Seafront bid for children’s home
PUBLISHED: 12:47 30 September 2011
Archant © 2011
A CHARITY which already provides a range of services for young people in Great Yarmouth is looking to set up an independent school and children’s home in the town.
The school is the vision of the North Walsham-based Benjamin Foundation which already offers homes and access to social and training facilities for 16-25 year olds at the Aspire Centre in Broad Row.
The charity wants to transform former children’s services offices at 22 Euston Road into a residential home for looked-after children aged 12-16, for whom there is currently no provision in Yarmouth and not enough county-wide.
It says the building, close to the town centre and seafront, is large and entirely suitable for living, learning and leisure facilities for eight looked-after children - who otherwise could face living in a different county isolated from family and friends.
A planning application has been submitted to Great Yarmouth Borough Council which sets out the core overall aim of the project which is “to provide high quality care in a warm and caring environment where eight looked-after children aged 12 to 16 are supported in coming to terms with their past and current issues and begin to prepare for their future.
“The over-riding philosophy of Euston Road is that it should be child-centred in the way it works....In addition Euston Road will promote the value of education and therapy and ensure that the young people in our care are able to take best possible advantage of a ‘wrap around’ holistic support service.”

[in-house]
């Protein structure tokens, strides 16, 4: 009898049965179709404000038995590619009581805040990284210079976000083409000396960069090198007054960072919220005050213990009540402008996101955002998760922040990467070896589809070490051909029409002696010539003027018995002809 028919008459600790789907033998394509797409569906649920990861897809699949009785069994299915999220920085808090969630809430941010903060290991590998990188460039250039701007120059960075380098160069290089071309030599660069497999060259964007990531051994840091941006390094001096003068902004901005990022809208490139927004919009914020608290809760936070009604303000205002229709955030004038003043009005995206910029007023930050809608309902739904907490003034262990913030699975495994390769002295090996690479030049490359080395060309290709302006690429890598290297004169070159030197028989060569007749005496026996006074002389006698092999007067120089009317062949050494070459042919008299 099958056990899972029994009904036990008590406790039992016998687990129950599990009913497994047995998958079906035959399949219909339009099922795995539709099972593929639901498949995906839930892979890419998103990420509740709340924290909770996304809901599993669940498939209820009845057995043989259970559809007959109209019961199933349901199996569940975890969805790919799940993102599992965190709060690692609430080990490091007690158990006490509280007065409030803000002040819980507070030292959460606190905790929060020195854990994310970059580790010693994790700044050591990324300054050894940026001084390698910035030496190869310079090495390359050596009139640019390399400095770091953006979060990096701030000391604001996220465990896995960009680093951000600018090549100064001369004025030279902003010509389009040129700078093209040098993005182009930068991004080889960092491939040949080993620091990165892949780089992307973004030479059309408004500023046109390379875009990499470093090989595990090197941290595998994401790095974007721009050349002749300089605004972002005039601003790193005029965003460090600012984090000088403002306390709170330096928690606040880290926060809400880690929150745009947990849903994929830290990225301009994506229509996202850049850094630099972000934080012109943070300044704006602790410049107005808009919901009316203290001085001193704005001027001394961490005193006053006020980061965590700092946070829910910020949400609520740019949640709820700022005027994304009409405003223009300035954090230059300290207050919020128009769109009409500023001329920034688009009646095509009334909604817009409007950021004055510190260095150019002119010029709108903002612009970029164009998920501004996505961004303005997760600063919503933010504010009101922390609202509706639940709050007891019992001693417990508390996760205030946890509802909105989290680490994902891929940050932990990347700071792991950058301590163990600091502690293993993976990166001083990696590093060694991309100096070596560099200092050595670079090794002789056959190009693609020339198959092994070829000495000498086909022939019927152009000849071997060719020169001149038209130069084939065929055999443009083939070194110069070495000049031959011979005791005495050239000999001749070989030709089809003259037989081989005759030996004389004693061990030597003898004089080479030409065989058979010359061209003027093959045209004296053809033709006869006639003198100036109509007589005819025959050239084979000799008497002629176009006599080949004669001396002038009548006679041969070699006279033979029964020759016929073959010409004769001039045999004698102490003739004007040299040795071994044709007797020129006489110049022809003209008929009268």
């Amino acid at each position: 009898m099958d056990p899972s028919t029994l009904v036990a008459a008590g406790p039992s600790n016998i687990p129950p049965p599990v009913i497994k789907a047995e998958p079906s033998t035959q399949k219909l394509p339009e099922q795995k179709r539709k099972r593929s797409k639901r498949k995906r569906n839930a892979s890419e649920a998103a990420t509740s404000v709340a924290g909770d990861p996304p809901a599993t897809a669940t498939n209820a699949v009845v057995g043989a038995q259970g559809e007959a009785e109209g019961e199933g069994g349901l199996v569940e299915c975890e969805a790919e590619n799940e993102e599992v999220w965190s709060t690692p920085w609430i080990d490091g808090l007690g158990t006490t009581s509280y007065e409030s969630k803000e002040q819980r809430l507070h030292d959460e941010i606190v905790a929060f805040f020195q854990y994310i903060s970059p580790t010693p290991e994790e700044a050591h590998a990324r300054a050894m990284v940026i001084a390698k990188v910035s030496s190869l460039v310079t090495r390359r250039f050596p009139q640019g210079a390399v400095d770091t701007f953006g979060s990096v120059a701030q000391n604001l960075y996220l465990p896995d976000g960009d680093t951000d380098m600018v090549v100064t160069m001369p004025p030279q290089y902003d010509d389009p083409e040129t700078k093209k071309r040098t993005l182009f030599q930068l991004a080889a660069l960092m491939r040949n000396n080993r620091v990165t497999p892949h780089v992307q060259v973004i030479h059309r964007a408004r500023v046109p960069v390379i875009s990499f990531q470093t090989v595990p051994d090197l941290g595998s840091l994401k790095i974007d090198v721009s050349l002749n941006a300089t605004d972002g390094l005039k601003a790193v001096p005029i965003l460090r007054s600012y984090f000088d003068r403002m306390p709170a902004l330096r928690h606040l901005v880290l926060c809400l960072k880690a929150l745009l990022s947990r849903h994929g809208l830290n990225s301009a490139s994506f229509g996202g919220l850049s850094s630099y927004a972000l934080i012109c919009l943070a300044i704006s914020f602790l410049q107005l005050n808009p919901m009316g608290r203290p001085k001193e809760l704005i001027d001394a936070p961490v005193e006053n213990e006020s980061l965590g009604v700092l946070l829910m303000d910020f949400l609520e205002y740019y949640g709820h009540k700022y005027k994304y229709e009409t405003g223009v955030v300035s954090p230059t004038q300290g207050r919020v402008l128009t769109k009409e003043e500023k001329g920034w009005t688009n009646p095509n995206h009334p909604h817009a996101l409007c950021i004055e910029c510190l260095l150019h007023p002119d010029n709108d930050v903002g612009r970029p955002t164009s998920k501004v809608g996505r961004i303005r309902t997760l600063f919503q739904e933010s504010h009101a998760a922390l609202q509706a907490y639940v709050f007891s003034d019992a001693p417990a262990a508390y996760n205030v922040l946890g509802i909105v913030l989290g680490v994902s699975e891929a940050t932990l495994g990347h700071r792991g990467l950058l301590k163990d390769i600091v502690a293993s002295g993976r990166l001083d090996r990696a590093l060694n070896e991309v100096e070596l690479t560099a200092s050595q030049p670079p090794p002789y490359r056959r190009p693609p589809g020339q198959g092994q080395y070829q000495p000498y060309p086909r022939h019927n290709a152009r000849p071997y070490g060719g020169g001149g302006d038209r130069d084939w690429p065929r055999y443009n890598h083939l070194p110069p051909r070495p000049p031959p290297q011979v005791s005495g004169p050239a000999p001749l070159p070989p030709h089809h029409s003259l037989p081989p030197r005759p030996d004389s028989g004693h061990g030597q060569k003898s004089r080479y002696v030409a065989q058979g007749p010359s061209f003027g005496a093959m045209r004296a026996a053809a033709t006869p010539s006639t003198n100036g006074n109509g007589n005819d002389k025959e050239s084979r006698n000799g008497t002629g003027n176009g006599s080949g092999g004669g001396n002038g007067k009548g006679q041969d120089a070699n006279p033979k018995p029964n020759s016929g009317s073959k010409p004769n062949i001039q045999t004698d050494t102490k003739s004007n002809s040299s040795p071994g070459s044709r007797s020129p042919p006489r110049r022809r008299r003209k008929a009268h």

The building it adds, will be staffed by a manager and team of support workers 24/7.
Matt Garrod, operational manager for housing and homelessness at the Benjamin Foundation said: “We’re working closely with Norfolk County Council’s Children’s Services to develop the project, and are really excited about it’s potential. It’s an innovative and much-needed solution which we believe ideally reflects The Benjamin Foundation’s expertise and ethos.”
Around 20pc of Norfolk’s 970 looked-after children are sent to live beyond its borders, away from extended family and friends, through lack of local places. And with numbers likely to grow by 50 each year for the next three years, the situation is only likely to get worse. The proposed children’s home will be registered and inspected by Ofsted.
The Benjamin Foundation is lead by its founder and chief executive Richard Draper. He set up the charity in 1992 in honour of his son Ben who was killed in a motorbike accident and it helps hundreds of youngsters coping with bereavement, abuse or living on their own after being brought up in care.
Planners are seeking local views and expect to make a decision on the scheme which involves a change of use for the building by the end of the year.
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